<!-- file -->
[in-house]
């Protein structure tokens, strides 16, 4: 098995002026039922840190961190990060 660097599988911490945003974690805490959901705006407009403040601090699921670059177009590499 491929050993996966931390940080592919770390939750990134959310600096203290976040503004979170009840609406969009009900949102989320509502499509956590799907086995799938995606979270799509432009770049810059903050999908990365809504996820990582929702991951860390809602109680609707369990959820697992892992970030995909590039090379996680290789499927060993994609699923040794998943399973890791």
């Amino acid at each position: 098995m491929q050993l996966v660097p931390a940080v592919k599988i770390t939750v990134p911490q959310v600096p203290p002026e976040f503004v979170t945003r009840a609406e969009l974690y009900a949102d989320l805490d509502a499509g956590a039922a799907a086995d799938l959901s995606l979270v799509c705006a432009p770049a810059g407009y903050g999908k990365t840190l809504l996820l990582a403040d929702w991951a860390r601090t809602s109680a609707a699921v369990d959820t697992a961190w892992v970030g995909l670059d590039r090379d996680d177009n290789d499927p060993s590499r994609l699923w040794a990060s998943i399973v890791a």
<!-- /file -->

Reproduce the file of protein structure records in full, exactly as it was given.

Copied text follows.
[in-house]
């Protein structure tokens, strides 16, 4: 098995002026039922840190961190990060 660097599988911490945003974690805490959901705006407009403040601090699921670059177009590499 491929050993996966931390940080592919770390939750990134959310600096203290976040503004979170009840609406969009009900949102989320509502499509956590799907086995799938995606979270799509432009770049810059903050999908990365809504996820990582929702991951860390809602109680609707369990959820697992892992970030995909590039090379996680290789499927060993994609699923040794998943399973890791």
């Amino acid at each position: 098995m491929q050993l996966v660097p931390a940080v592919k599988i770390t939750v990134p911490q959310v600096p203290p002026e976040f503004v979170t945003r009840a609406e969009l974690y009900a949102d989320l805490d509502a499509g956590a039922a799907a086995d799938l959901s995606l979270v799509c705006a432009p770049a810059g407009y903050g999908k990365t840190l809504l996820l990582a403040d929702w991951a860390r601090t809602s109680a609707a699921v369990d959820t697992a961190w892992v970030g995909l670059d590039r090379d996680d177009n290789d499927p060993s590499r994609l699923w040794a990060s998943i399973v890791a």